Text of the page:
The old saw about Gary Kubiak, back when he coached the Texans (2006-13), was that he was too conservative. This is a common attribute among football coaches, and it was fairly attributed to Kubiak. By the end, his playbook had receded to Tecmo Bowl thickness, and every play-action pass seemed designed to get the ball into the hands of a slow tight end, four yards downfield.
(Personnel may have had something to do with that).
And so what usually happens when you fire a conservative guy is, you hire a risk-taking guy, an innovator, a “riverboat gambler.” Instead, the Texans hired Bill O’Brien. Now, after back-to-back playoff appearances, the beat-up Texans are 4-9 and have been eliminated from the playoffs. There has been some light chatter that another team may offer O’Brien a job, and although I can’t really prove it, I suspect that would be best for the Texans in the long run.
O’Brien, now in his fourth season as an NFL head coach, is a fundamentally cautious man whose tendency is to default to the most Football Coach thing he can think of, even in the face of extraordinary evidence. The quintessential example of this came at the start of this year, when, in a move I will never stop bringing up, O’Brien chose to start Tom Savage over Deshaun Watson to start the year. Savage, who had accomplished exactly nothing as an NFL player during his three years in Houston, played so poorly he was benched at halftime. Watson came in and lit the NFL on fire for several weeks before going down with a knee injury. Watson played in two national championship games at Clemson, was the Texans’ No. 1 pick, and was obviously ready for the NFL from his first snap. If he started every game for Houston this year, the Texan would be in the playoffs for the third year in a row, even without J.J. Watt, and O’Brien would be one of the hottest names in the business.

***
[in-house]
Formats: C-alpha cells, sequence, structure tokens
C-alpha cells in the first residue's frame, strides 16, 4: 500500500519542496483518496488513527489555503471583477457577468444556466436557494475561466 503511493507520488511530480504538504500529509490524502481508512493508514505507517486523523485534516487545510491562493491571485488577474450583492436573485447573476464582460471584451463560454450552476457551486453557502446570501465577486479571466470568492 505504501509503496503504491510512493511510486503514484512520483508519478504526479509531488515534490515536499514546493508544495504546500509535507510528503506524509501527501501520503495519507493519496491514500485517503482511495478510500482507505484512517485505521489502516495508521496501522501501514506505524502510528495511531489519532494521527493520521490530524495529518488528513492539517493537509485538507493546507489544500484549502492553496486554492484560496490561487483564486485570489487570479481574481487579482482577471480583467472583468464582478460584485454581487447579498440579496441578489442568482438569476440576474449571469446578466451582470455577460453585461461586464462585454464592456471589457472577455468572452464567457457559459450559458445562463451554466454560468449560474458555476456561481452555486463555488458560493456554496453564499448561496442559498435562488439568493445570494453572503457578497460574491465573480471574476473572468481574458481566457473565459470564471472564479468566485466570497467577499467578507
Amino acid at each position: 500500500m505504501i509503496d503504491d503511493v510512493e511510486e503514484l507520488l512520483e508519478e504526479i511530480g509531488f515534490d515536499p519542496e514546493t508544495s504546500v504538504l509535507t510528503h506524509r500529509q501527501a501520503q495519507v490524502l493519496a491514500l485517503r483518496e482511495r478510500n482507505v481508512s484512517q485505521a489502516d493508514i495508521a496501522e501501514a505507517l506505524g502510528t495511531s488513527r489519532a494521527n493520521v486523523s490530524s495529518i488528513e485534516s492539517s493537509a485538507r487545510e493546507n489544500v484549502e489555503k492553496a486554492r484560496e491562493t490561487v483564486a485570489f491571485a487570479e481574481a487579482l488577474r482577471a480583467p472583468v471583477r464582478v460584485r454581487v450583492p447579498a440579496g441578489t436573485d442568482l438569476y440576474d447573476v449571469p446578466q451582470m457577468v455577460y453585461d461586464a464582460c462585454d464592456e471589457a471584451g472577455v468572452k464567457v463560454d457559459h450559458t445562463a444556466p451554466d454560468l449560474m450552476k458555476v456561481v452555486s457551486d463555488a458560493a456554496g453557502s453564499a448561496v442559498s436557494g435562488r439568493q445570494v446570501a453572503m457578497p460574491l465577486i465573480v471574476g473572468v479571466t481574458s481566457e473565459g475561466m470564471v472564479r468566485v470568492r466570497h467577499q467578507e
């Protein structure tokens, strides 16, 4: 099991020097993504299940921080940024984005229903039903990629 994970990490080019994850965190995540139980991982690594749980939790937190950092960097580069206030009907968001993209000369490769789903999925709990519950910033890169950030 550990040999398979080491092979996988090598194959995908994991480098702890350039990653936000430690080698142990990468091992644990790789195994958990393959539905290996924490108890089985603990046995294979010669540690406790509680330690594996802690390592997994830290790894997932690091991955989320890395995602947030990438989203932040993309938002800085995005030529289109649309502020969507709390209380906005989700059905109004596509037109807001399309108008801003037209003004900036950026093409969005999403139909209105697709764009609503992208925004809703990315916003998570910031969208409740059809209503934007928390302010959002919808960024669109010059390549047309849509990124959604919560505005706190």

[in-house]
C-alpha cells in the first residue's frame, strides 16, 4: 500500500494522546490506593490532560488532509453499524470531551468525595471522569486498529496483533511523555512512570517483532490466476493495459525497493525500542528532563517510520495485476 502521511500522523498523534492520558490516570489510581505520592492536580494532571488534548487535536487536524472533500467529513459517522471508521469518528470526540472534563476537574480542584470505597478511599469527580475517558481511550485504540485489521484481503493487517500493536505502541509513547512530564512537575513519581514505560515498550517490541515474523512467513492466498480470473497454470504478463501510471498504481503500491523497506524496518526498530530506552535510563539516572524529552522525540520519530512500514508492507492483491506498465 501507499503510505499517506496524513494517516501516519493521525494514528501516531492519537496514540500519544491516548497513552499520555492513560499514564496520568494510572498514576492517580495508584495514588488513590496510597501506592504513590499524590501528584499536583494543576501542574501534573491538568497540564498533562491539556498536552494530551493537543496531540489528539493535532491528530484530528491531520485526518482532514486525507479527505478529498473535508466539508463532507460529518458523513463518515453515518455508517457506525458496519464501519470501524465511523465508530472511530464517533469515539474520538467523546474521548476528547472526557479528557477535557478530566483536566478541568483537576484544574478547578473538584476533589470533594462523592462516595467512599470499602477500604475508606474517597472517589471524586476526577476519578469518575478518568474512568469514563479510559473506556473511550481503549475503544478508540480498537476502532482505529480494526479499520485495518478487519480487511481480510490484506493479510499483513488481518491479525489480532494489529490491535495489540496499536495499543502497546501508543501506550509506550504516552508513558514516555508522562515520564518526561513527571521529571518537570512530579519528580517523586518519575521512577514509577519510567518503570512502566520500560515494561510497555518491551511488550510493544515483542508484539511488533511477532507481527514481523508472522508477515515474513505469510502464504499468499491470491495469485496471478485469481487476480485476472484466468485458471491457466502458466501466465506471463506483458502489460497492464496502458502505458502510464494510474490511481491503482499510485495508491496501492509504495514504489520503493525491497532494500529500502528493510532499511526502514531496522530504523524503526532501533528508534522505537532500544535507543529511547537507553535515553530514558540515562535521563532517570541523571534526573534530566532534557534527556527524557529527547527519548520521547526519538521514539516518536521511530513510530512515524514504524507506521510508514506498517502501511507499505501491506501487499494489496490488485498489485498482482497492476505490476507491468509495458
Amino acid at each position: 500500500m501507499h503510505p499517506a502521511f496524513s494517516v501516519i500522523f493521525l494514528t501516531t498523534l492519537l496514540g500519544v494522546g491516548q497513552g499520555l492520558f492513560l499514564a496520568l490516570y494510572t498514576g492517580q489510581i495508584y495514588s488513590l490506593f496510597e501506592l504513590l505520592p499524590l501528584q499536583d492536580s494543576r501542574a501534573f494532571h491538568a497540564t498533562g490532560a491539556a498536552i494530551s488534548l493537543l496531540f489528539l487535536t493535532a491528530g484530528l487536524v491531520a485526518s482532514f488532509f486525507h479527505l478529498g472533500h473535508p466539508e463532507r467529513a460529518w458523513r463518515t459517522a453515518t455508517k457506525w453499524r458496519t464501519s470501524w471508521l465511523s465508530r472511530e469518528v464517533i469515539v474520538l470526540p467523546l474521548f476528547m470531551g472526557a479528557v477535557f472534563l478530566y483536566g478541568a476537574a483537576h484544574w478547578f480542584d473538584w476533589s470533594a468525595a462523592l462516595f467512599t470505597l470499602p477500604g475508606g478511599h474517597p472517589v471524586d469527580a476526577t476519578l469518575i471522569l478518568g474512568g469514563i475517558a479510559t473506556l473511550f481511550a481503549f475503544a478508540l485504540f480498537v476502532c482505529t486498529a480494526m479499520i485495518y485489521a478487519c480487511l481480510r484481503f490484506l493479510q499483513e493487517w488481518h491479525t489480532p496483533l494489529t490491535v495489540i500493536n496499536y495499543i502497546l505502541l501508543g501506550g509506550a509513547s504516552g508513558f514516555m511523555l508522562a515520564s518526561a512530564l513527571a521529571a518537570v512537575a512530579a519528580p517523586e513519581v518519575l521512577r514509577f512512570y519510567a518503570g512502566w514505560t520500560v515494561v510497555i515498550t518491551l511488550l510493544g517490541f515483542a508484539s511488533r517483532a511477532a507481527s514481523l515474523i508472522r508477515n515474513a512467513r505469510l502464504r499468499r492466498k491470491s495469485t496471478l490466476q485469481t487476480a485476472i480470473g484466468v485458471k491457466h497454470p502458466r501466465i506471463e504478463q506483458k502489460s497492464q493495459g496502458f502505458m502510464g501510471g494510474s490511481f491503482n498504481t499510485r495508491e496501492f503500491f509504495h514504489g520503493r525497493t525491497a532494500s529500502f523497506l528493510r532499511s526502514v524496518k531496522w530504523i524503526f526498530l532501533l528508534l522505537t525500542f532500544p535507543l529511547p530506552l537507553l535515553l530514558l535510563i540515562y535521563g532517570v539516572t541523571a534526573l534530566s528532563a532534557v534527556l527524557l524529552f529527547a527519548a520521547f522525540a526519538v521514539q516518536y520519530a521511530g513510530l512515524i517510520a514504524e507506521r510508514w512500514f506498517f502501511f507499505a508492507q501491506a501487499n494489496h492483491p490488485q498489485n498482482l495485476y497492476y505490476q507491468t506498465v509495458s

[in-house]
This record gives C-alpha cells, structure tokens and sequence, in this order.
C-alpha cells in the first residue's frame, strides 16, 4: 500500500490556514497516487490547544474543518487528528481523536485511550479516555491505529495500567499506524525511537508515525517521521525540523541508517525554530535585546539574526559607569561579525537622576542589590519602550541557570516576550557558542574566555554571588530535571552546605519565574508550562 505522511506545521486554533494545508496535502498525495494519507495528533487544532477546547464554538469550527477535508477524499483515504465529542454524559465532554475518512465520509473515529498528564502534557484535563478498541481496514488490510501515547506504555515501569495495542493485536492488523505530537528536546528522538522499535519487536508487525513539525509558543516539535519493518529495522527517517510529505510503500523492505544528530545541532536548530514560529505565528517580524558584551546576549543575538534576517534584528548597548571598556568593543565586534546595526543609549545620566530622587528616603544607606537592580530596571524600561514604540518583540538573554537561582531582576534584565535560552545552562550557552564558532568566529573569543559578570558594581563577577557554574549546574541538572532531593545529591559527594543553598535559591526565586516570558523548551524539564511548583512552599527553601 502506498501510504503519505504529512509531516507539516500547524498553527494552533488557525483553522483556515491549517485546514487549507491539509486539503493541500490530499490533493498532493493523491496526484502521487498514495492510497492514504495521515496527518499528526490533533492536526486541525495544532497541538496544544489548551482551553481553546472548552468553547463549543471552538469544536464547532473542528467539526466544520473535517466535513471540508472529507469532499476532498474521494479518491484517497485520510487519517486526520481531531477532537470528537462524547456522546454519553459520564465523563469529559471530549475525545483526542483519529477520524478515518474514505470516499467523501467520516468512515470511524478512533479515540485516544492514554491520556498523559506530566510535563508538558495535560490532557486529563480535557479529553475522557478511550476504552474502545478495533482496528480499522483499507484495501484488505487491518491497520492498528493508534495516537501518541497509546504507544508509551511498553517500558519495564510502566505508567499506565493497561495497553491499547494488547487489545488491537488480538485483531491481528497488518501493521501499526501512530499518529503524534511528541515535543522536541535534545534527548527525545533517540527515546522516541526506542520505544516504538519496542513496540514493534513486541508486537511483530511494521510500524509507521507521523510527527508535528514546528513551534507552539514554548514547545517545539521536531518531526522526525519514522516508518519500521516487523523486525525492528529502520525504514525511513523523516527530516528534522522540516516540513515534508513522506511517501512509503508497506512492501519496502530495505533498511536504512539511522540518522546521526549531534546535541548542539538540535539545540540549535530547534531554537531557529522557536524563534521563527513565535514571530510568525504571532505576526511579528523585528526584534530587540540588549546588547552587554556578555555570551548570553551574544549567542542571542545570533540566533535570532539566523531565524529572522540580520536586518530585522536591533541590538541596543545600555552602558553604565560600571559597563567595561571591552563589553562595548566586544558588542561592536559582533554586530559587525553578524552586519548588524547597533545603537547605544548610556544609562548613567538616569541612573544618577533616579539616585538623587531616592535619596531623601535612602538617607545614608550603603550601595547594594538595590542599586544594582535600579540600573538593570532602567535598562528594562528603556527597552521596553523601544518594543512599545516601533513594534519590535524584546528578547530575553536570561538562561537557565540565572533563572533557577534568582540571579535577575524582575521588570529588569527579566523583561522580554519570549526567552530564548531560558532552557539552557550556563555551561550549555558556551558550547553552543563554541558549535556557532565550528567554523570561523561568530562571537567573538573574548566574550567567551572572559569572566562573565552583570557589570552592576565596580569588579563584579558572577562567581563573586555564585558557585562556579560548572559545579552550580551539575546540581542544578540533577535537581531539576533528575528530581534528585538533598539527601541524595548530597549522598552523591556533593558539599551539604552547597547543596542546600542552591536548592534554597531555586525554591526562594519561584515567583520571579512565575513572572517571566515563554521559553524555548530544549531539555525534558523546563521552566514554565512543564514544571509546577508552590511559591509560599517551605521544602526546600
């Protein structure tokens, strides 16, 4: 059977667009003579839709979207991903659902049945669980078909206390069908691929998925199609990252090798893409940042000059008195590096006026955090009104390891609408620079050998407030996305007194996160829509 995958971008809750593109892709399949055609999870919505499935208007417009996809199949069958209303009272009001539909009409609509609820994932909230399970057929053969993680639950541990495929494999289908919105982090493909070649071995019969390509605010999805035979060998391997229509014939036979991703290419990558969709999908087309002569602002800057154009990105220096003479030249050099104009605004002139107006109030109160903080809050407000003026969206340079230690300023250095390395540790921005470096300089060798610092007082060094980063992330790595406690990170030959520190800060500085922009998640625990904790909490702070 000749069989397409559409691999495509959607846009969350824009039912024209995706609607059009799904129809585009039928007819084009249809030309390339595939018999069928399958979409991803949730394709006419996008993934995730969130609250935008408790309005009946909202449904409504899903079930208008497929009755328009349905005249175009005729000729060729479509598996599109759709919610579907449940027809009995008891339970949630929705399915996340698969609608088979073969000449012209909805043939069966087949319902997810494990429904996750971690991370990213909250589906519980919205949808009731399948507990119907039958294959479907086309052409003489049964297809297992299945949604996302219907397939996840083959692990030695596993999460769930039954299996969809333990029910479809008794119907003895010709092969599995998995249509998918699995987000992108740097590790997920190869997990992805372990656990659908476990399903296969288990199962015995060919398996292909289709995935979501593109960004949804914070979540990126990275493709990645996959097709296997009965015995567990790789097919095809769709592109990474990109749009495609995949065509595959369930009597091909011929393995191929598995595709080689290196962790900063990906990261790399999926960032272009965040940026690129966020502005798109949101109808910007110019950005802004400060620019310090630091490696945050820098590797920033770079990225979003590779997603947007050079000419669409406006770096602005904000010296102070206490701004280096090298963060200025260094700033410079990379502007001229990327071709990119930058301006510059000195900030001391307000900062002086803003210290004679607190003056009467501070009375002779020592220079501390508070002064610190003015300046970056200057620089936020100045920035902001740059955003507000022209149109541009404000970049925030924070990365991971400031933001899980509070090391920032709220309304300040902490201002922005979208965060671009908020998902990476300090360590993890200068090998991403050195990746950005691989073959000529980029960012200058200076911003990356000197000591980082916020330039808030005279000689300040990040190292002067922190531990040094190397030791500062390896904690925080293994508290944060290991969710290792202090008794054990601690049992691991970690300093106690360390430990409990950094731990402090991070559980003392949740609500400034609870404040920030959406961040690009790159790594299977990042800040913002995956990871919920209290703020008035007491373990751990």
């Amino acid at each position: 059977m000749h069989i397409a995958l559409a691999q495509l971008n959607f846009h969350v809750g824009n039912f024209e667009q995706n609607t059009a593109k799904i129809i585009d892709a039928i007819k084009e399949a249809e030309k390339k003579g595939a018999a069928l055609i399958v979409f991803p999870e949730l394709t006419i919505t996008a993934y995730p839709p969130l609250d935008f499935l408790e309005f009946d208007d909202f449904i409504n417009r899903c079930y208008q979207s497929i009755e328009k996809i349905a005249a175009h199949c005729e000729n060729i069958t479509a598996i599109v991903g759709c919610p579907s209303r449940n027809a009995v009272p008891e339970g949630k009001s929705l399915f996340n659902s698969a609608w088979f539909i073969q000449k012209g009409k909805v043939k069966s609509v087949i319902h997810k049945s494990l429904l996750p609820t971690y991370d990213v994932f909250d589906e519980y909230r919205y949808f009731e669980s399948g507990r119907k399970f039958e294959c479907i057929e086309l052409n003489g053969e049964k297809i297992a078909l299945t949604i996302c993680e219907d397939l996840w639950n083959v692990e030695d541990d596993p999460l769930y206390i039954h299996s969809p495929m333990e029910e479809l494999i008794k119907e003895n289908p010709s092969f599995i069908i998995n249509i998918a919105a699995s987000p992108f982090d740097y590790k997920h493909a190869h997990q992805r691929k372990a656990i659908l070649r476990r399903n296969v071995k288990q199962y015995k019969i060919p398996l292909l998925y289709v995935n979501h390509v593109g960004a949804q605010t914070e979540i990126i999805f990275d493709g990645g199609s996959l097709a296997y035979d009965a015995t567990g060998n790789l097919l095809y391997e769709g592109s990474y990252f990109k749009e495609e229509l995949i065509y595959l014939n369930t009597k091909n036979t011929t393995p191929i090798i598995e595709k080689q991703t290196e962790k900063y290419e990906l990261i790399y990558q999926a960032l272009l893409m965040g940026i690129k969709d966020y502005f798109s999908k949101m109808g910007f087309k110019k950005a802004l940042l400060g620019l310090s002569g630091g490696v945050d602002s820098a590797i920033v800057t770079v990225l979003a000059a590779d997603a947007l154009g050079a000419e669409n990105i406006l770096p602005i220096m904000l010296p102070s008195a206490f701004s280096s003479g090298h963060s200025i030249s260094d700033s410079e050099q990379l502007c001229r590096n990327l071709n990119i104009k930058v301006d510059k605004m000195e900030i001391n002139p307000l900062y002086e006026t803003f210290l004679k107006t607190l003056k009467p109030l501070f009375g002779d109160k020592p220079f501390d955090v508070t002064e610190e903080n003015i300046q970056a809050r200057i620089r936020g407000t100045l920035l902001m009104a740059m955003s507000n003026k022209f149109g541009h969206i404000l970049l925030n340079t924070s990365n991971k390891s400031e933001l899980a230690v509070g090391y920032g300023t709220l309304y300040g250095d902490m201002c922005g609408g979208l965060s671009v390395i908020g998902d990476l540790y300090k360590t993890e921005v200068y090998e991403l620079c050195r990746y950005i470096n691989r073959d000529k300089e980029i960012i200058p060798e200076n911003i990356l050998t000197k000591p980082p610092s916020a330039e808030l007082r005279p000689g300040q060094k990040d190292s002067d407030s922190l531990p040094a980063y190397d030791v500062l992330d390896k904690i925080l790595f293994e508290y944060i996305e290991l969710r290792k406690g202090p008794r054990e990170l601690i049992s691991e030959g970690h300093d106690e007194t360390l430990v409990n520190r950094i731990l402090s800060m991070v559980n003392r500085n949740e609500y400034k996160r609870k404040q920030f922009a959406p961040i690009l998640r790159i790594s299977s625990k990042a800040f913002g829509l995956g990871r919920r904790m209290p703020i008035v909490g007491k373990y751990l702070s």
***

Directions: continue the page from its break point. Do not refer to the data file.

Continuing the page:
The injuries to Watson and Watt aren’t O’Brien’s fault, and in a backward way befitting a deeply conservative organization, this actually works in O’Brien’s favor. Because of injuries and quarterback play, expectations have been so low during his time in Houston that three 9-7 finishes in a row make it difficult to cobble together much of an argument against him.
And yet I can’t shake the feeling that if, one of these years, the Texans made it through a whole season with Watt and a competent quarterback, and had a real shot at the AFC championship, and they were down four with 2:30 left and had the ball fourth-and-4 on the New England 45, O’Brien would send out the punt team.
Is that an unfair hypothetical? Possibly. Would that hypothetical decision be theoretically justifiable? Probably. Can I present you with a body of evidence suggesting O’Brien “can’t win the big one?” Certainly not. Does any of this change my subjective opinion that O’Brien lacks confidence in his own identity as a coach and as a result is overly concerned about whether or not be can be blamed by the local press? No.
And I am not the only one who thinks this.
Yet he has a winning record as an NFL head coach, and by all accounts a good reputation among his peers. It would not be a surprise to see another NFL team poach him from Houston, and that might not be such a bad thing.
Then again, Gary Kubiak won a Super Bowl, so what do I know?